Los Angeles and California homeowners use less electricity per capita than residents in any other state, except for Rhode Island and New York. Although well-known for their environmental stewardship (which includes being energy-efficient where possible), part of the reason for that sparing usage is undoubtedly because utility-supplied electricity is so pricey. According to the Bureau of Labor Statistics, Californians pay more for electricity than the rest of the US, and have for years.
It’s common knowledge that the less electricity you use, the more you save. That’s why energy-efficient appliances have become so widespread. But what about energy efficiency for homeowners who go solar? If you’re generating your own electricity powered by the sun, what difference does it make how much power you use?
California homeowners don’t currently have to deal with power outages from hurricanes like those that hit Houston and Florida. However, there are always natural disasters that can knock the power out here, too: earthquakes, wildfires and the like. Occasional man-made problems can cause outages as well.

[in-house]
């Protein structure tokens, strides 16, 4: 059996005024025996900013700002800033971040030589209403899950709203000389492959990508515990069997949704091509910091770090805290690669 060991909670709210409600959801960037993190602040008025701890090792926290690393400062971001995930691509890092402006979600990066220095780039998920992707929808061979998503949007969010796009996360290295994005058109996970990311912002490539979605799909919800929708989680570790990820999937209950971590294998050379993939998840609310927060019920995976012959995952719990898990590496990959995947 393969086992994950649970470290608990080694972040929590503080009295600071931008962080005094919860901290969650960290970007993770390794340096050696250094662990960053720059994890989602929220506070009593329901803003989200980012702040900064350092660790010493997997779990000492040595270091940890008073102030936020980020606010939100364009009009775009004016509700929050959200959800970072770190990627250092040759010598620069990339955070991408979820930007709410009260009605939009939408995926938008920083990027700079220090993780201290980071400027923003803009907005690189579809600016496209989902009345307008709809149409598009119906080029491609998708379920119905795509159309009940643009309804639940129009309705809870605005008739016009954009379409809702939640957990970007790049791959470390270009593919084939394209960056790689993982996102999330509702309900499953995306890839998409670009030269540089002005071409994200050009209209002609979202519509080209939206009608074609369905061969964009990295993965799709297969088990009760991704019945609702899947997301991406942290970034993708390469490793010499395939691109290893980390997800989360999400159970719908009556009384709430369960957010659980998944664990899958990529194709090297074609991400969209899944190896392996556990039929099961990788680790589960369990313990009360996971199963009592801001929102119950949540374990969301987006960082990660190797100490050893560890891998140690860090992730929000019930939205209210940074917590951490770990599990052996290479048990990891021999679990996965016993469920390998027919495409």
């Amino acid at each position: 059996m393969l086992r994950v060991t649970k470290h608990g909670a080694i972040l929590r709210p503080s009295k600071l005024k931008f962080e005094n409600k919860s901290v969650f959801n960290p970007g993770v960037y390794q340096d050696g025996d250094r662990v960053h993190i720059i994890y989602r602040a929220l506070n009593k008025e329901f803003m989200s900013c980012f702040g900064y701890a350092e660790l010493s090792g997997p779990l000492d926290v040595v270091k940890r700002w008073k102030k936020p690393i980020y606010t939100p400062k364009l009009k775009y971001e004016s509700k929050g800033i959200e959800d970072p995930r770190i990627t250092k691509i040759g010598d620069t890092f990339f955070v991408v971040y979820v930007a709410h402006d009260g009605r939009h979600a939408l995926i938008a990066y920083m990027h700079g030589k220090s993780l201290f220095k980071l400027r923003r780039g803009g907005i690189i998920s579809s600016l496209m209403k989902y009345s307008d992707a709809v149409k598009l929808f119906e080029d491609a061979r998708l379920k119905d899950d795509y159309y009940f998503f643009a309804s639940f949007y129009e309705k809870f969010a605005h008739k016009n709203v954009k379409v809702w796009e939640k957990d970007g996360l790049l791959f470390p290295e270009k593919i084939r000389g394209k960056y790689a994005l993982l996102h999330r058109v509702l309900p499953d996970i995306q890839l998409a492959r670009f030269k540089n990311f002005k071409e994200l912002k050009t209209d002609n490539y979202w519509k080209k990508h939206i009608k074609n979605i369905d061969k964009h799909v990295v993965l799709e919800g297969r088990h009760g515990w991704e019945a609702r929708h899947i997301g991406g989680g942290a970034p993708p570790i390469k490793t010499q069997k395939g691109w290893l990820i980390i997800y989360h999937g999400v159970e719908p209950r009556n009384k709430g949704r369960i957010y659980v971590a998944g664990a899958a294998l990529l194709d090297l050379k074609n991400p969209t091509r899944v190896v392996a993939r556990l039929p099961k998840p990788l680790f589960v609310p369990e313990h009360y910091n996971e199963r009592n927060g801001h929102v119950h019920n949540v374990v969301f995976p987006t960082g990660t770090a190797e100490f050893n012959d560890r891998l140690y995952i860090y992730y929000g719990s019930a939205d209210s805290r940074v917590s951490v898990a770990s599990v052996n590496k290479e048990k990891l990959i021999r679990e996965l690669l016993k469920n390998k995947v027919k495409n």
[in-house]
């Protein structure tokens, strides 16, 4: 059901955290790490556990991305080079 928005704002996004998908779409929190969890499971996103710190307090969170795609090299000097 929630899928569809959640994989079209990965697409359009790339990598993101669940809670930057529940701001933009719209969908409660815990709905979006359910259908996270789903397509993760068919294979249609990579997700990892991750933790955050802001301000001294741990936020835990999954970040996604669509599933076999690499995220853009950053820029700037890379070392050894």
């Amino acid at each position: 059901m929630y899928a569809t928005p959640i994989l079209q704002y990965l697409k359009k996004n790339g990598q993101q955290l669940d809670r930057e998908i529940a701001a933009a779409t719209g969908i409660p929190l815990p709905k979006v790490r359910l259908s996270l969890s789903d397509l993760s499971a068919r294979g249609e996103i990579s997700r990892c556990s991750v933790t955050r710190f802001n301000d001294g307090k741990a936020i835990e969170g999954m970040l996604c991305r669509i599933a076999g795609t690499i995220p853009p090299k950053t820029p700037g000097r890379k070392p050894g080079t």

Going “off the grid” sounds cool, like something Carrie Mathison might do to get intel in Homeland. But if you’re considering off-grid solar, you probably have more practical concerns. When discussing electricity and solar power, “off-grid” refers to a system that is not connected to the electrical grid—the traditional way to get power from a local utility. Why would someone opt for off-grid, and what are the pros and cons of doing so?
Unless you are licensed to install a rooftop system yourself, you will likely contract professionals when you go solar. When you do, you’ll want to be sure the people who will be on your rooftop know what they’re doing.